UK constitutional reform: No means Yes?

Meg-Russell

Although a Yes vote would have meant a very obvious change to the existing constitutional structure of the UK, the consequences of the No vote will still be complex and profound. The outcome has already put contentious issues such as the West Lothian question back on the agenda, writes Meg Russell.

This article originally appeared in the Observer. A version is available on the Guardian website.

The constitutional consequences of a Yes vote in Scotland would have been momentous, leading to months – possibly years – of fraught negotiation with uncertain consequences. But the consequences of no for the rest of the UK may, paradoxically, be even more complex and profound.

Since establishment of the Scottish Parliament in 1999 the ‘West Lothian question’ – Scottish MPs voting on legislation not affecting Scotland – and wider ‘English questions’ have rumbled on but rarely reached centre stage. They were temporarily sidelined by announcement of the independence referendum. Had Scotland voted yes, their urgency would have declined. Controversies over Scottish MPs at Westminster would clearly have ended with their departure, however painful that might have been.

A No vote was always going to put these issues back on the agenda, particularly because the status quo ante was not an option. Under the Scotland Act 2012, a No vote was already to hand substantial new powers to the Scottish Parliament, particularly over taxation. During the campaign, political leaders went far further, promising additional devolved powers including on welfare and tax. This has angered Conservative MPs.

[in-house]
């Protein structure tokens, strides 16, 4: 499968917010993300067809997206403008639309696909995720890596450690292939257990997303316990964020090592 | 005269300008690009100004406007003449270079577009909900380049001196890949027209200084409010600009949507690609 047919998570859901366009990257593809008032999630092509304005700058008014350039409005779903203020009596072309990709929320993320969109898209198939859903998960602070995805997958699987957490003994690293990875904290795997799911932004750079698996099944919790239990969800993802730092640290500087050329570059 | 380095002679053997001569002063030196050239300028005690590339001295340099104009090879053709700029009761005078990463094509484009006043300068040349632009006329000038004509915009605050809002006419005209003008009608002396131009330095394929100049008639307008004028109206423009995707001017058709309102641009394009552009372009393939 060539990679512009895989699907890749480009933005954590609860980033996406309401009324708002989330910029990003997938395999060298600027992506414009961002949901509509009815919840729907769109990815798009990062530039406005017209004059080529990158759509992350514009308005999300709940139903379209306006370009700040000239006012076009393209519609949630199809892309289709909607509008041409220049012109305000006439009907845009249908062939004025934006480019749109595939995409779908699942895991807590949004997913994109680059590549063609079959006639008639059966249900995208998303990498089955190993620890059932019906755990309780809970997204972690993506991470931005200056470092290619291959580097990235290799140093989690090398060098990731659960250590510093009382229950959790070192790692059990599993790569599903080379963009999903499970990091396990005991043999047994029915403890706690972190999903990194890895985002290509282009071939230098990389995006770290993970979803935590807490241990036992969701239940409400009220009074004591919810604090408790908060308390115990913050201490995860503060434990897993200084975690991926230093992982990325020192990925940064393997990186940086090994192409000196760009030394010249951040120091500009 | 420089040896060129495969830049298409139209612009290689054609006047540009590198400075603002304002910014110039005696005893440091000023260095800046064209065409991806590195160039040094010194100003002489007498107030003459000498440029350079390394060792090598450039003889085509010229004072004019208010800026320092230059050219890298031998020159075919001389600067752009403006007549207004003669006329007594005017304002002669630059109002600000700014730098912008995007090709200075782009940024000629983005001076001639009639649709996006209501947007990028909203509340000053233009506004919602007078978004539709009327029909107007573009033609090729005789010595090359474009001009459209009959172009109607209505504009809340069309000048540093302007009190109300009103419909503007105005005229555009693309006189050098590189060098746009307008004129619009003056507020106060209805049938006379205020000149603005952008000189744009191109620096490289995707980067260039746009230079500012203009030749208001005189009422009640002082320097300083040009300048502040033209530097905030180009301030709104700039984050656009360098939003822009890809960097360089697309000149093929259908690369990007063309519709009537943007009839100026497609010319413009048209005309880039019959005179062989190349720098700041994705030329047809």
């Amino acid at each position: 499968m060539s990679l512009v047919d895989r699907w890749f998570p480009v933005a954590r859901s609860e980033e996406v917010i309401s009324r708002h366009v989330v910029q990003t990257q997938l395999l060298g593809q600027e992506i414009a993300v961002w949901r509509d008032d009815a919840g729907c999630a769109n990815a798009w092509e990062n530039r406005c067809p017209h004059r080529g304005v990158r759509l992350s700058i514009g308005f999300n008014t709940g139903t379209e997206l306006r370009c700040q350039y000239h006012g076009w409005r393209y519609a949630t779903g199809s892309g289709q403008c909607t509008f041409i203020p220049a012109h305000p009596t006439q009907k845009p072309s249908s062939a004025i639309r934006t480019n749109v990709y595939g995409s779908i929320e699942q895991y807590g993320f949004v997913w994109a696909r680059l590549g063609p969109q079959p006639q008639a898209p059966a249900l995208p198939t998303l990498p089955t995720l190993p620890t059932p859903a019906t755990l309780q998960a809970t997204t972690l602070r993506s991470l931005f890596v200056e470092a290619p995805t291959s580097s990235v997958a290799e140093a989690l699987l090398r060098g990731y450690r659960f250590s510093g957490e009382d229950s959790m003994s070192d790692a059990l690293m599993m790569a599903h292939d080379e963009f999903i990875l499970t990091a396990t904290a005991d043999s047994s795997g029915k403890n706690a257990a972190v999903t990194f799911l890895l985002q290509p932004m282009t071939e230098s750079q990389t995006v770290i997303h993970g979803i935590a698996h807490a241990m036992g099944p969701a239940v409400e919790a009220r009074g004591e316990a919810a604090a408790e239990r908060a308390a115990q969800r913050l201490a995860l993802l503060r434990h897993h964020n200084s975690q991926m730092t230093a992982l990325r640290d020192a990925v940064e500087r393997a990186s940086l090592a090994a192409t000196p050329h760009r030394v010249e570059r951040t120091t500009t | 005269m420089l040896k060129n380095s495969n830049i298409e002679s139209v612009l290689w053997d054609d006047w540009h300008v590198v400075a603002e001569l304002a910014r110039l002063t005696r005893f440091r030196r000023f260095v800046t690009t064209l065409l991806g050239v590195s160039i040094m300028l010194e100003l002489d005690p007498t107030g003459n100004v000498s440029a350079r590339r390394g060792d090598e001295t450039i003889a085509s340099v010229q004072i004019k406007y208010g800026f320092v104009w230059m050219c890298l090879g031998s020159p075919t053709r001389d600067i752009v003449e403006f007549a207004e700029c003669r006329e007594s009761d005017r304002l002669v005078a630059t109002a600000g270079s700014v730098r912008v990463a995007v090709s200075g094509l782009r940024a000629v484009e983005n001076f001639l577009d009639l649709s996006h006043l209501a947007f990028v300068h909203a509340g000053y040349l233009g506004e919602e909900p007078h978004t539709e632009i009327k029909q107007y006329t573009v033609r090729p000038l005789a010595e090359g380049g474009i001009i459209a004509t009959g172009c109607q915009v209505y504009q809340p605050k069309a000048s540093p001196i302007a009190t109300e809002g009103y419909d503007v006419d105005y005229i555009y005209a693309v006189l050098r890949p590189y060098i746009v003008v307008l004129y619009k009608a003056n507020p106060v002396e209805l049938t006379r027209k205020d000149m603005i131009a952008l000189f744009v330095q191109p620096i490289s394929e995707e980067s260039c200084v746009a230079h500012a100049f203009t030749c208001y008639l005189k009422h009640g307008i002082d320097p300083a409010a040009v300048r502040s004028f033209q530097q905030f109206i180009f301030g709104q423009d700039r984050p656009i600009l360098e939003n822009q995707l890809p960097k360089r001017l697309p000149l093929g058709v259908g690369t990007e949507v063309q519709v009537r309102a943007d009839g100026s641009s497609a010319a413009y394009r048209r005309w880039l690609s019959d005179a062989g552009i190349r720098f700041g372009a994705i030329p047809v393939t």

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Considering a constitutional convention for Scotland

The SNP have promised that an independent Scotland will develop a codified constitution.The other main parties have suggested that a No vote is a vote for a union in which Scotland is granted greater autonomy. But how should new constitutional arrangements be decided? Alan Renwick explores the options and concludes that the recent Irish Constitutional Convention could provide a useful model.

As the hullaballoo around the local and European elections begins to fade, attention is turning back to the main event in UK politics for 2014: the referendum on Scottish independence.  We are now in the official sixteen-week campaign period and, if the last few days are anything to go by, the two sides in the debate plan to continue screeching at each other much as they did before.  The Yes camp insists that Scotland’s economy will flourish following independence while the No camp counters that numerous economic dangers lie ahead.